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The weekly news source for investment management legal and compliance professionals

Regulation S-P: OCIE Puts Advisers and Broker-Dealers on Notice

At least some advisers and broker-dealers are not complying with privacy notice and safeguard policy requirements under Regulation S-P, and the SEC’s Office of Compliance Inspections and Examinations, in an April 16 Risk Alert, lets all advisers and brokers know that examiners are keeping a sharp eye out for such violations. In short, it is saying: You’ve been warned, so don’t complain if you get cited for such violations during an exam.
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Recent Stories

SEC’s Enforcement Powers Likely Widened by Lorenzo Ruling

The SEC, battered by Supreme Court rulings in recent months that made it change how it appoints administrative law judges and placed a time limit on disgorgement, scored a big win with the high court’s recent Opinion in the Lorenzo v. Securities and Exchange Commission case. Under the ruling, the SEC, as well as private parties, will likely be able to bring fraud charges in more cases and assess more sanctions.
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Proxy Advisory Firm Use: Roisman Suggests SEC Consider Guidance

SEC Commissioner Elad Roisman thinks the time has come for the agency to consider issuing new guidance for asset managers in their use of proxy advisory firms. The SEC’s point man on ways to improve the proxy process, the relatively new commissioner made his views known at a recent industry conference, where he also said that he is seeking answers to a lot of questions about both the use of proxies and proxy advisory firms.
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Third OCIE Cybersecurity Exam Sweep Underway

The SEC’s Office of Compliance Inspections and Examinations isn’t letting the grass grow under its feet when it comes to advisory firms and cybersecurity. Having completed two cybersecurity exam sweeps in recent years, OCIE has now begun a third – this time focusing on large branch office networks and firms that have merged with or acquired other firms.
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SEC Expects a Drop in Adviser Examinations in FY 2019

Advisory firms fearing an exam from the SEC’s Office of Compliance Inspections and Examinations this year might have cause to breathe a little easier. While there is a new cybersecurity exam underway (see story this issue), overall, the SEC is predicting a drop in the percentage of advisers it will examine in fiscal year 2019, following several years of increases.
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Get the Most Out of Exemptive Applications and No-Action Requests

Whether applying for a job, seeking to secure financing or sending the SEC an application for an exemptive order or a request for no-action relief, it is always wise to put your best foot forward. No sense damaging your chances with an application that is poorly written, disorganized or omits key information. There are steps that attorneys for advisers, funds and others can take to ensure their process gets off to a good start.
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Blass: SEC Not Ready to Make Research-Related Exemption Permanent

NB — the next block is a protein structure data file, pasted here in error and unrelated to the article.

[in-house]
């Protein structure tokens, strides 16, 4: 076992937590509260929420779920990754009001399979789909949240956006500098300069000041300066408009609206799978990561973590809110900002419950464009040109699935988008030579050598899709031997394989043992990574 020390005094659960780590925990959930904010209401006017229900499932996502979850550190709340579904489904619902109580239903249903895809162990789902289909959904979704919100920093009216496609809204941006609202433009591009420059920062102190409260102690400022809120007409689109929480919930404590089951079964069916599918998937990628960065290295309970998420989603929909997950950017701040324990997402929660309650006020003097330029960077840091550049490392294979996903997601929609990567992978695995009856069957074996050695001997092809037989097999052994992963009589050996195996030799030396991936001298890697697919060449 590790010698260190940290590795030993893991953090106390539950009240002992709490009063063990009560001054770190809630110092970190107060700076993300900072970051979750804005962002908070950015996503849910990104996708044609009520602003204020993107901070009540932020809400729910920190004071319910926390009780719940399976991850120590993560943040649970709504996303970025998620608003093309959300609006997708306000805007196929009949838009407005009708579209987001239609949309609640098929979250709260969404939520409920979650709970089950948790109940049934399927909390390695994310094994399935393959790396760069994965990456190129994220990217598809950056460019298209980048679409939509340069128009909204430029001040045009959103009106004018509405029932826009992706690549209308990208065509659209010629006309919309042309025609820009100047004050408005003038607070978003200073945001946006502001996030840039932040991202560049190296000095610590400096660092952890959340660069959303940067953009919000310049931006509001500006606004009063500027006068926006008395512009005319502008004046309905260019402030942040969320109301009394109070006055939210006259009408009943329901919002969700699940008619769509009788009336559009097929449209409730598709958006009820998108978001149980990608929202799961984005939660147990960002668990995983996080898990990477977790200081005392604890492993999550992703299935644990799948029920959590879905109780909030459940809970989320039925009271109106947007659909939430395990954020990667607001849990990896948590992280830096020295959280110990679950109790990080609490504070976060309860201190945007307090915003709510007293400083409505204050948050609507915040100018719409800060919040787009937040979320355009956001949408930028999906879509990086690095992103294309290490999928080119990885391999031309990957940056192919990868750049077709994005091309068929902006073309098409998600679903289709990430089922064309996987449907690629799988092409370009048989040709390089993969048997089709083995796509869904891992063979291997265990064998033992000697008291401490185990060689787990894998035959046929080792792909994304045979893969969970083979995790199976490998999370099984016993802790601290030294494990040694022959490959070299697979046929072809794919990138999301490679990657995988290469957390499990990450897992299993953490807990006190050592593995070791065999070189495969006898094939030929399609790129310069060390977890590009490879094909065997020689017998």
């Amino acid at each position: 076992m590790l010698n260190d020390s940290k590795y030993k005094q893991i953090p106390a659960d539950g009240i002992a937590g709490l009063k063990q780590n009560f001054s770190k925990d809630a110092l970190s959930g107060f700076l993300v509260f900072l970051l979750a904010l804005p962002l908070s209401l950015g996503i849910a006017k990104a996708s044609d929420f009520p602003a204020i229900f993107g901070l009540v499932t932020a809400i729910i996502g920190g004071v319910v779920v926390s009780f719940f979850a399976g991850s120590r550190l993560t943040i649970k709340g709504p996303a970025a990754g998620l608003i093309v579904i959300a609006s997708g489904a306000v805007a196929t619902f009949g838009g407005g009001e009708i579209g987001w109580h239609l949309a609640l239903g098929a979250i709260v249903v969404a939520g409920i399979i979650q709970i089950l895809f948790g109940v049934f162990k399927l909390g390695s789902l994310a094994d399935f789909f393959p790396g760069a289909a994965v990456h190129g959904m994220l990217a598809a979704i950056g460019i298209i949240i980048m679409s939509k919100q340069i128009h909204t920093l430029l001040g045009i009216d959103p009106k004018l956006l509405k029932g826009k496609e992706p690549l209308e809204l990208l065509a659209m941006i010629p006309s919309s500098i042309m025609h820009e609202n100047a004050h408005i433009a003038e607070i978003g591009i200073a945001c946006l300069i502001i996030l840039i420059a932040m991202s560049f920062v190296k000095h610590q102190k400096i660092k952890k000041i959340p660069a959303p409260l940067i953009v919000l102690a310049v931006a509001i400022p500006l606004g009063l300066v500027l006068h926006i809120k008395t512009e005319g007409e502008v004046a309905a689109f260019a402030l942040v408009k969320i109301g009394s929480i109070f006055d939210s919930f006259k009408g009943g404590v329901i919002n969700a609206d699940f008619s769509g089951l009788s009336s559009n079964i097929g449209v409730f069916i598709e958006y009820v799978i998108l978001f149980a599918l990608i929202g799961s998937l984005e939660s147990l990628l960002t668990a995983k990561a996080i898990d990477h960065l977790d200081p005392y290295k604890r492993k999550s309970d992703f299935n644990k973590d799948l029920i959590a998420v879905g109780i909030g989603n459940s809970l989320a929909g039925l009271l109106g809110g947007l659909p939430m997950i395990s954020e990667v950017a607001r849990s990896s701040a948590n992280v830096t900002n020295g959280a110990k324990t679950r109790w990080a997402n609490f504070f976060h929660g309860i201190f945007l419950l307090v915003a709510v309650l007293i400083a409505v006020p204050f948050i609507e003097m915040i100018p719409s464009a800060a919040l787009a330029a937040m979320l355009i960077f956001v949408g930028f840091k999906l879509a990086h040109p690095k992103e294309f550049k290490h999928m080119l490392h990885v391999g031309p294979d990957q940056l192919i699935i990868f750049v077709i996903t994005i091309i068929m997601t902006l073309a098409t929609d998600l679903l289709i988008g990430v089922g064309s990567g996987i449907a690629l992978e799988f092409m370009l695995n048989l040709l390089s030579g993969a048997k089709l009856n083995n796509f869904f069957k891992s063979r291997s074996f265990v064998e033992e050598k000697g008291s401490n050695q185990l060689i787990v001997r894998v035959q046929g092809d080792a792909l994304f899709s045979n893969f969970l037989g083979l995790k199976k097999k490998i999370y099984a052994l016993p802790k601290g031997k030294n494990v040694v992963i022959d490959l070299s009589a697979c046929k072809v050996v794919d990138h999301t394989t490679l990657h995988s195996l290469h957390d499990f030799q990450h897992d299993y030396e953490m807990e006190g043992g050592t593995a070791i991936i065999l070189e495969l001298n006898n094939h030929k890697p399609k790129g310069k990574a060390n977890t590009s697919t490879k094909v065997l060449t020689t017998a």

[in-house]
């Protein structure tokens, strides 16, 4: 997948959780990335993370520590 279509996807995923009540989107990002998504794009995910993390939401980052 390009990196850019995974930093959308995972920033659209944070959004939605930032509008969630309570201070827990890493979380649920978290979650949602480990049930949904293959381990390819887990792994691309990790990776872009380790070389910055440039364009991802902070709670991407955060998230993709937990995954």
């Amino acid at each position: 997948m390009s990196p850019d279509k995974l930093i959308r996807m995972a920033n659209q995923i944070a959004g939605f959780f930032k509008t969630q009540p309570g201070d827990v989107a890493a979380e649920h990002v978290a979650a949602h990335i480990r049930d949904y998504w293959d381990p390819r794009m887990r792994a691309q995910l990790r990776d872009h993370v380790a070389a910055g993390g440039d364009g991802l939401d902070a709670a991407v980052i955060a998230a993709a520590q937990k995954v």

Those looking to the SEC to extend or make permanent a temporary exemption tied to broker-dealers unbundling research costs from execution costs did not hear the best news at a recent industry conference. That’s when agency Division of Investment Management Director Dalia Blass told attendees that the Investment Management staff is not yet prepared to recommend such a course to the Commission.
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Senate Bill Would Allow SEC to Seek Restitution Going Back 10 Years

A bipartisan bill introduced in the U.S. Senate March 14 would go at least part of the way toward redressing the Supreme Court judgment that limited disgorgement to a five-year statute of limitations. The bill would provide the SEC with the authority to seek restitution for investors harmed by fraudsters – and allow the agency to go back 10 years in pursuing such actions.
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Multiple Adviser Settlements Demonstrate Clout of SEC’s Share Class Initiative

The SEC knocked it out of the park this month, demonstrating to naysayers that its Share Class Selection Disclosure Initiative has been effective in appealing to advisory firms. The agency on March 11 announced settlements with 79 different advisory firms that chose to self-report their violations. While these firms collectively agreed to pay more than $125 million in disgorgement and interest, they also escaped having to pay civil money penalties.
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Custody Rule Reform: SEC Seeks Input on Non-DVP Practices, Digital Assets

The SEC staff, in what might be considered a prelude to reform of Advisers Act Rule 206(4)-2, the Custody Rule, on March 12 issued a public letter to the Investment Adviser Association seeking answers to questions involving a certain type of custodial practice, as well as questions related to custody of digital assets. Reform of the Rule is listed on the agency’s long-term regulatory agenda, and the letter should be a welcome sign to those calling for the SEC to move forward.
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